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From 1933 to 1945, more than two-thirds of Europe's Jewish population was sacrificed along with gypsies, homosexuals, physically disabled and anyone else who was considered to be socially unacceptable.
CSU students are presenting the ninth annual Holocaust Awareness Week beginning today through Friday. This year's theme is "60 years of Liberation: Every Face has a Number. Every Number has a Face" and will celebrate Holocaust survivors' accomplishments and struggles.
"This year's theme is focusing on the survivors. I think that that's so important as we get further away from the Holocaust and when it happened that there are going to be fewer people around to tell the firsthand stories and that's why we wanted to have this year's event," said Hedy Berman, director of Hillel, the Jewish student organization at CSU.
Flags representing those who lost their lives throughout the Holocaust were displayed Friday on the Natural Resources Building lawn. Each flag represents 5,000 lives and will be on display throughout the week.
"To look at the flags themselves is amazing, and to think of that (amount) times 5,000, and to think of the amount of people affected directly and indirectly, and that we are still to this day affected," said Jenn Christ, co-chair of Holocaust Awareness Week. "That's what it is all about, to keep their stories alive."
The week's events will begin with a panel of three Holocaust survivors who will share their stories at 7 p.m. today in the Lory Student Center Main Ballroom. The event will be followed by a question-and-answer period.
The keynote speaker for this year's event will be Eva Kor, a survivor of the Auschwitz death camp as well as founder of both the Holocaust Museum in Indiana and Children of the Auschwitz Nazi Lab Experiment Survivors (CANDLES), an organization designed to locate and reunite survivors of the twin medical experiments conducted at Auschwitz.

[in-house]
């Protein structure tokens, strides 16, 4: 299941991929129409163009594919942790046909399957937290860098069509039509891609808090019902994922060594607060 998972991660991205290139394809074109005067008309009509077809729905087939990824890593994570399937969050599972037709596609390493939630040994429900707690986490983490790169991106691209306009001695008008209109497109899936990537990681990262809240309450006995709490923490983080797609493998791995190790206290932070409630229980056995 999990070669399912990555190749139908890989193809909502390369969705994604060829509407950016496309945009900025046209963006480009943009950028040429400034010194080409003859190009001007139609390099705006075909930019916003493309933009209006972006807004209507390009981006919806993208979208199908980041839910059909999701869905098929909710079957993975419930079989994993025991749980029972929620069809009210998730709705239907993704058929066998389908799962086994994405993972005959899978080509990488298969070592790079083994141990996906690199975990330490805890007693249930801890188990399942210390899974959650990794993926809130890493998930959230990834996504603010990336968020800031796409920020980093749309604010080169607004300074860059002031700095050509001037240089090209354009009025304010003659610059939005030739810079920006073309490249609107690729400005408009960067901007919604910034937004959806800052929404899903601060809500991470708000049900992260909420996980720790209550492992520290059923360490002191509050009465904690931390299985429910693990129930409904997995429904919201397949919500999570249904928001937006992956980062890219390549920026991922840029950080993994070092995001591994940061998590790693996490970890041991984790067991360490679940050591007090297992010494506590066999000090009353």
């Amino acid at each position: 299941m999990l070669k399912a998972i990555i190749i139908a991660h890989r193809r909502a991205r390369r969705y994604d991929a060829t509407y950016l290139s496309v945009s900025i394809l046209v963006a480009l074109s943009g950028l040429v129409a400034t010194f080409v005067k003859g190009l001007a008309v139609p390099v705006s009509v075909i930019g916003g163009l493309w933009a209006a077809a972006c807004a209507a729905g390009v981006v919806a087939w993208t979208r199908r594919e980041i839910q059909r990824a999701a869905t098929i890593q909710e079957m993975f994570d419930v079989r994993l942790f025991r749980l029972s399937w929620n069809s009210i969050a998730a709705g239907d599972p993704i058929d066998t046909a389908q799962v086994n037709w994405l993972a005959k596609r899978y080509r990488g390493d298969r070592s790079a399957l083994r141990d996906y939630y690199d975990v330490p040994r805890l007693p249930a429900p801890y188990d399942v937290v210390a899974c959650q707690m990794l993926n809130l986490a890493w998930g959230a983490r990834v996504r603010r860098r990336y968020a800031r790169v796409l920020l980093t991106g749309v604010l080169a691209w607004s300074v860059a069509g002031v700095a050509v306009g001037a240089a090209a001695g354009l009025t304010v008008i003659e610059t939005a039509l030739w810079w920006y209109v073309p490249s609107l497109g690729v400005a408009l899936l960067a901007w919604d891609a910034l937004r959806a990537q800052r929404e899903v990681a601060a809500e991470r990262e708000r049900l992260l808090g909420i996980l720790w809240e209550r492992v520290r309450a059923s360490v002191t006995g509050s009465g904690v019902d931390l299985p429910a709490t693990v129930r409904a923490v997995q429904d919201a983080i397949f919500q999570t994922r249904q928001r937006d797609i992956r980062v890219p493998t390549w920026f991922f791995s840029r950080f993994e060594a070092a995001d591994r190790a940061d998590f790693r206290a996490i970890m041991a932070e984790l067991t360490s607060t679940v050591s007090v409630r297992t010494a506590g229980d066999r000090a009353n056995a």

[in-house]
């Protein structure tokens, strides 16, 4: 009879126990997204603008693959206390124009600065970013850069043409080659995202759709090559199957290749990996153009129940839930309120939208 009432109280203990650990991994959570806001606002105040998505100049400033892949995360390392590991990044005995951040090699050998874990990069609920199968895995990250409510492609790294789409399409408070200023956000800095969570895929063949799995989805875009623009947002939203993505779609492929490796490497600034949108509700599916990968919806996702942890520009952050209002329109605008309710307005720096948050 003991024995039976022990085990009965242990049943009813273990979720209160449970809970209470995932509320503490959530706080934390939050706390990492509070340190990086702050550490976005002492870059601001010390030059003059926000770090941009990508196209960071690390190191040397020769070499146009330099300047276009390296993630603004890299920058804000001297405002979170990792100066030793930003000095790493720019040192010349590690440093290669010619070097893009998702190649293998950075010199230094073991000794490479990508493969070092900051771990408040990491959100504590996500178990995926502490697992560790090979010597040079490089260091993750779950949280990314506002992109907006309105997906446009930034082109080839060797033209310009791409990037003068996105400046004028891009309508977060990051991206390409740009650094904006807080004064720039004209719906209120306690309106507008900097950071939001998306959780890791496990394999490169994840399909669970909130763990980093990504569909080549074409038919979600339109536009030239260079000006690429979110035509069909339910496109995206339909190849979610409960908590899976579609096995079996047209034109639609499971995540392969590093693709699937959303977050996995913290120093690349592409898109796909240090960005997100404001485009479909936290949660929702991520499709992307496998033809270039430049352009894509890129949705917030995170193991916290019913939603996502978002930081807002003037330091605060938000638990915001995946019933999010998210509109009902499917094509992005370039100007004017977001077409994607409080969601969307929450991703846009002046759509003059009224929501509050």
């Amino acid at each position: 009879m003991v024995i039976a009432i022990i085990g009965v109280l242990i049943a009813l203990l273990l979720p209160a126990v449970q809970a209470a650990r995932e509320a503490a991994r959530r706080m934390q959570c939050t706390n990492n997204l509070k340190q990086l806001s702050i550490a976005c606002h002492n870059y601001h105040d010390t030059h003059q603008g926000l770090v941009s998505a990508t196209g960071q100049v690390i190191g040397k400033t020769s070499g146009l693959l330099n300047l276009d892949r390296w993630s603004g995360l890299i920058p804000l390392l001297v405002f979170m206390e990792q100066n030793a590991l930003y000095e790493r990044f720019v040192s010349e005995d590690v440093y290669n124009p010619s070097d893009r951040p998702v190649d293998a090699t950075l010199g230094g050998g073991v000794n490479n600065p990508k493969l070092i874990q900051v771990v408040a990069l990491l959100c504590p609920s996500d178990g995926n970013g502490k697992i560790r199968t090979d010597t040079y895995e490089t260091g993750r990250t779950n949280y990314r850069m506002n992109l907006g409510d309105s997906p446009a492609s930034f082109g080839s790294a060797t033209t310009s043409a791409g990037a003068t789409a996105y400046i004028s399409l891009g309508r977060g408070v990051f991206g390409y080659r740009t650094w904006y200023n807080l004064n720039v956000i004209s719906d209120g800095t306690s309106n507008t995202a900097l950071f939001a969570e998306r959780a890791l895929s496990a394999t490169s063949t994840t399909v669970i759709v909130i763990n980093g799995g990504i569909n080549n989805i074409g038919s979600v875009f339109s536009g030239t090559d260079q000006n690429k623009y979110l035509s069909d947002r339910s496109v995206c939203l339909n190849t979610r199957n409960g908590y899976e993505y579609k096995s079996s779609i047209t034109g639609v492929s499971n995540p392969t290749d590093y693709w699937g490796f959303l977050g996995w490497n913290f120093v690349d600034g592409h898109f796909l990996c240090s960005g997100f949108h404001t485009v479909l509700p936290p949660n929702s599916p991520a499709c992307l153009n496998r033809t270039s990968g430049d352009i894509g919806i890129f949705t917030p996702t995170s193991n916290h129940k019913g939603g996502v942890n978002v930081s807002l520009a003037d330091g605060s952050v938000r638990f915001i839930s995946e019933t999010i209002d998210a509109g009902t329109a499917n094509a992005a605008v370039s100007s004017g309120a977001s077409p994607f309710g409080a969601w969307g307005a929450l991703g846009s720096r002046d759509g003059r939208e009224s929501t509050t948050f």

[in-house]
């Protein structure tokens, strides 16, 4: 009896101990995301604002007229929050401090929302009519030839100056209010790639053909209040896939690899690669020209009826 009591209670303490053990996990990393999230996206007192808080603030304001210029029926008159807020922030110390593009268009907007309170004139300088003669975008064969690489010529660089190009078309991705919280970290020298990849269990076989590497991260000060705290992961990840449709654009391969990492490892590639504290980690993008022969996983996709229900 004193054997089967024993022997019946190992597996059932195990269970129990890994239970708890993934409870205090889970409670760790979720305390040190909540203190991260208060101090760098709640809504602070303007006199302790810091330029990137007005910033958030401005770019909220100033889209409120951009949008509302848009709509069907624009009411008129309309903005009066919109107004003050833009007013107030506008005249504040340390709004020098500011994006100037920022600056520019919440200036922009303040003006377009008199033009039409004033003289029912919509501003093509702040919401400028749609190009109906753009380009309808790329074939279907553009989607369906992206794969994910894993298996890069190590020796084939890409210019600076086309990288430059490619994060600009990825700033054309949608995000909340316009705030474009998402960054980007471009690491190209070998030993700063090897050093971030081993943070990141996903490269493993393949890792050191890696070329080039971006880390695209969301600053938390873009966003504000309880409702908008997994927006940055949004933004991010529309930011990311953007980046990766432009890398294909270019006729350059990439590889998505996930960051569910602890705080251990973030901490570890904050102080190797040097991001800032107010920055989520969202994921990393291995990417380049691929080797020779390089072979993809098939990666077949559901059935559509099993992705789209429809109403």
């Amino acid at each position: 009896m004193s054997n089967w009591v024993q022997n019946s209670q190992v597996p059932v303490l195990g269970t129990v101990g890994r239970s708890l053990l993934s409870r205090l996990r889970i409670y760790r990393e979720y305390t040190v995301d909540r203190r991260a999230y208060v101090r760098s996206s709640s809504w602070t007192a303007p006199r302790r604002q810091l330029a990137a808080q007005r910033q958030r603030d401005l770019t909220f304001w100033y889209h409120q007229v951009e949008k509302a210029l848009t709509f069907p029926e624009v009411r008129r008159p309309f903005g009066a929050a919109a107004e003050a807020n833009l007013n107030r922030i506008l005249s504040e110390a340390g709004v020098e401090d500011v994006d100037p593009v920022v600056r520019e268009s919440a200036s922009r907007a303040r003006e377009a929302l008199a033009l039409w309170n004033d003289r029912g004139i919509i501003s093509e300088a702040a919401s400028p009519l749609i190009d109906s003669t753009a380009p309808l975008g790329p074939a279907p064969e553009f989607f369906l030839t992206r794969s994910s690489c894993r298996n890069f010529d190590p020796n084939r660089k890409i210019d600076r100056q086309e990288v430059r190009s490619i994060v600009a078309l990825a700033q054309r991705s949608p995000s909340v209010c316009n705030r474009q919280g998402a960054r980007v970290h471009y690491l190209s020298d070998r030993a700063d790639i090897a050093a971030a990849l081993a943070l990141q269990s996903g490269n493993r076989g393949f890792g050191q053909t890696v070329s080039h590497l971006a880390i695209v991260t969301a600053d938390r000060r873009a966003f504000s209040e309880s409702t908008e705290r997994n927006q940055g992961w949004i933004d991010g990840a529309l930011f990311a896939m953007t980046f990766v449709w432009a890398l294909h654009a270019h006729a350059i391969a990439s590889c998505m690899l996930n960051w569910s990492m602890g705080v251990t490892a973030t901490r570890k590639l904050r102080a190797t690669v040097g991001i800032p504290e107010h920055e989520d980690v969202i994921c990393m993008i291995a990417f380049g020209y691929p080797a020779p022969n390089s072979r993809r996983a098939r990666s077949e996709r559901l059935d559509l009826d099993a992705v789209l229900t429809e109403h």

Kor will be speaking at 7 p.m. Tuesday in the student center north ballroom in a speech titled "Echoes from Auschwitz." She will relate her own and her sister's experiences as they were subjected to Dr. Josef Mengele's twin experiments. She will also present "My Long Journey to Healing" as part of the Women at Noon Series on Wednesday in student center room 230.
Mengele, often referred to as the Angel of Death, selected twins from platforms at Auschwitz, placed them within special barracks and then used them as experimental specimens. One twin would be used as a control while the other was to be subjected to experiments. One thousand five hundred sets of twins (3,000 children) were selected for the experiments; at liberation, around 200 were released. Today there are about 150 CANDLES members alive, according to the organization's Web site.
Events this week are designed to inform students about Holocaust awareness. Many will take place in the student center, including "The Litany of the Martyrs," where the names of people who were murdered in the Holocaust are read. These readings take place from 10 a.m. to 2 p.m. today through Thursday and from 10 a.m. to noon on Friday.
"The Litany of Martyrs always has such a big impact being in the student center, with such high traffic at the time," said Katie Frey a junior psychology major and member of the awareness committee.
"It's utterly impossible for me to build my life on a foundation of chaos, suffering and death. I see the world being slowly transformed into a wilderness, I hear the approaching thunder that, one day, will destroy us too, I feel the suffering of millions. And yet, when I look up at the sky, I somehow feel that everything will change for the better, that this cruelty too shall end, that peace and tranquility will return once more" – July 15, 1944 "The Diary of Anne Frank"